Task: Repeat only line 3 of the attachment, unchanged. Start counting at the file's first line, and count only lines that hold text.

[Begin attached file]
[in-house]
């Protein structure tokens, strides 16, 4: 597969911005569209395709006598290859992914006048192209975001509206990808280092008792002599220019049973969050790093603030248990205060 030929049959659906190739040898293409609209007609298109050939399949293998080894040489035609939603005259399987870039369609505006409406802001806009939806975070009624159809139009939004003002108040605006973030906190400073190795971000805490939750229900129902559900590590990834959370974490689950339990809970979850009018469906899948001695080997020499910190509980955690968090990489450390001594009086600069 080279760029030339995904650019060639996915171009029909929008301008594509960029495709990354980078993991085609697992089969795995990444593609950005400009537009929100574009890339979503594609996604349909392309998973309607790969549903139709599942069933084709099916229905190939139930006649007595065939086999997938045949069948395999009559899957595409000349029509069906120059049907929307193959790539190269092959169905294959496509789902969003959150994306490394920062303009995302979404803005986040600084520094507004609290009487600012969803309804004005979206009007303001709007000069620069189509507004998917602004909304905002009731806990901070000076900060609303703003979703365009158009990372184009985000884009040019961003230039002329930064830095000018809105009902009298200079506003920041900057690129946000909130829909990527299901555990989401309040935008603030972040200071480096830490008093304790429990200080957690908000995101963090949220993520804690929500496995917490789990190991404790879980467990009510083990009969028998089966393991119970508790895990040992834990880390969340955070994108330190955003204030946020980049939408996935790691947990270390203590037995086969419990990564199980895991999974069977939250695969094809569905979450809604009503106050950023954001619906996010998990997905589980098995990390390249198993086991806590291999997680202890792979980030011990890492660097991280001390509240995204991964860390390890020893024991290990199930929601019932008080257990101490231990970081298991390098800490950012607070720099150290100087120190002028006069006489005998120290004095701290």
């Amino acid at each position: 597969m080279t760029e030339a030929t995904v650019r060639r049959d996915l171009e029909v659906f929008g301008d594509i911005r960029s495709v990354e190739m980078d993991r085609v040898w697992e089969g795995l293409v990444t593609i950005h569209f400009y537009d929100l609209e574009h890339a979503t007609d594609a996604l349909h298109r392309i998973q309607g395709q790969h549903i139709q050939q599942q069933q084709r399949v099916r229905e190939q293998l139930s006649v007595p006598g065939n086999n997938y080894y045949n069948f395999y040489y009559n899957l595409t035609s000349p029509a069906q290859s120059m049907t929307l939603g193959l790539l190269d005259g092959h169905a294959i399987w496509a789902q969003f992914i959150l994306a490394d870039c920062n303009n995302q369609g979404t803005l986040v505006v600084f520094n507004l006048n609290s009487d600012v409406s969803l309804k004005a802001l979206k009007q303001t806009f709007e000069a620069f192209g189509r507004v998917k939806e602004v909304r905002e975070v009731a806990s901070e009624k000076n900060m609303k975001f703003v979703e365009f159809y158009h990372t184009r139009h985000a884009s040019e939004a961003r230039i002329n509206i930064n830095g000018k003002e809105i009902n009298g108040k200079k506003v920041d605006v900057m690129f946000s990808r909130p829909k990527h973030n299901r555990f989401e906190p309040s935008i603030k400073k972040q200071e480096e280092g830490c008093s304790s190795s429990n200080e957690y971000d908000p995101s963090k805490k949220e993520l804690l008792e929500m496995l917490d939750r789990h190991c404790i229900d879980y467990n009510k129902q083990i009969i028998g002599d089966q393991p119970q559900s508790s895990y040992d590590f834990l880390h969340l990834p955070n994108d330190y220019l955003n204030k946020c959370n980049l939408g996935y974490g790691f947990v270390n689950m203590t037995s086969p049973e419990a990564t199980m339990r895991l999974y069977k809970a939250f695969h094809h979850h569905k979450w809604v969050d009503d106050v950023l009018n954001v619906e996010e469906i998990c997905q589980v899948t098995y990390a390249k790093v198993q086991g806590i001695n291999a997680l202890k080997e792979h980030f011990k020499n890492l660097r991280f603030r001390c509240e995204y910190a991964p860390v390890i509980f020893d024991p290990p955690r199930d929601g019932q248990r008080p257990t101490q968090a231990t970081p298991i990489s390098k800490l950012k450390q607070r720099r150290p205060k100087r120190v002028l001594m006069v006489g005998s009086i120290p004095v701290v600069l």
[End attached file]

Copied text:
């Amino acid at each position: 597969m080279t760029e030339a030929t995904v650019r060639r049959d996915l171009e029909v659906f929008g301008d594509i911005r960029s495709v990354e190739m980078d993991r085609v040898w697992e089969g795995l293409v990444t593609i950005h569209f400009y537009d929100l609209e574009h890339a979503t007609d594609a996604l349909h298109r392309i998973q309607g395709q790969h549903i139709q050939q599942q069933q084709r399949v099916r229905e190939q293998l139930s006649v007595p006598g065939n086999n997938y080894y045949n069948f395999y040489y009559n899957l595409t035609s000349p029509a069906q290859s120059m049907t929307l939603g193959l790539l190269d005259g092959h169905a294959i399987w496509a789902q969003f992914i959150l994306a490394d870039c920062n303009n995302q369609g979404t803005l986040v505006v600084f520094n507004l006048n609290s009487d600012v409406s969803l309804k004005a802001l979206k009007q303001t806009f709007e000069a620069f192209g189509r507004v998917k939806e602004v909304r905002e975070v009731a806990s901070e009624k000076n900060m609303k975001f703003v979703e365009f159809y158009h990372t184009r139009h985000a884009s040019e939004a961003r230039i002329n509206i930064n830095g000018k003002e809105i009902n009298g108040k200079k506003v920041d605006v900057m690129f946000s990808r909130p829909k990527h973030n299901r555990f989401e906190p309040s935008i603030k400073k972040q200071e480096e280092g830490c008093s304790s190795s429990n200080e957690y971000d908000p995101s963090k805490k949220e993520l804690l008792e929500m496995l917490d939750r789990h190991c404790i229900d879980y467990n009510k129902q083990i009969i028998g002599d089966q393991p119970q559900s508790s895990y040992d590590f834990l880390h969340l990834p955070n994108d330190y220019l955003n204030k946020c959370n980049l939408g996935y974490g790691f947990v270390n689950m203590t037995s086969p049973e419990a990564t199980m339990r895991l999974y069977k809970a939250f695969h094809h979850h569905k979450w809604v969050d009503d106050v950023l009018n954001v619906e996010e469906i998990c997905q589980v899948t098995y990390a390249k790093v198993q086991g806590i001695n291999a997680l202890k080997e792979h980030f011990k020499n890492l660097r991280f603030r001390c509240e995204y910190a991964p860390v390890i509980f020893d024991p290990p955690r199930d929601g019932q248990r008080p257990t101490q968090a231990t970081p298991i990489s390098k800490l950012k450390q607070r720099r150290p205060k100087r120190v002028l001594m006069v006489g005998s009086i120290p004095v701290v600069l």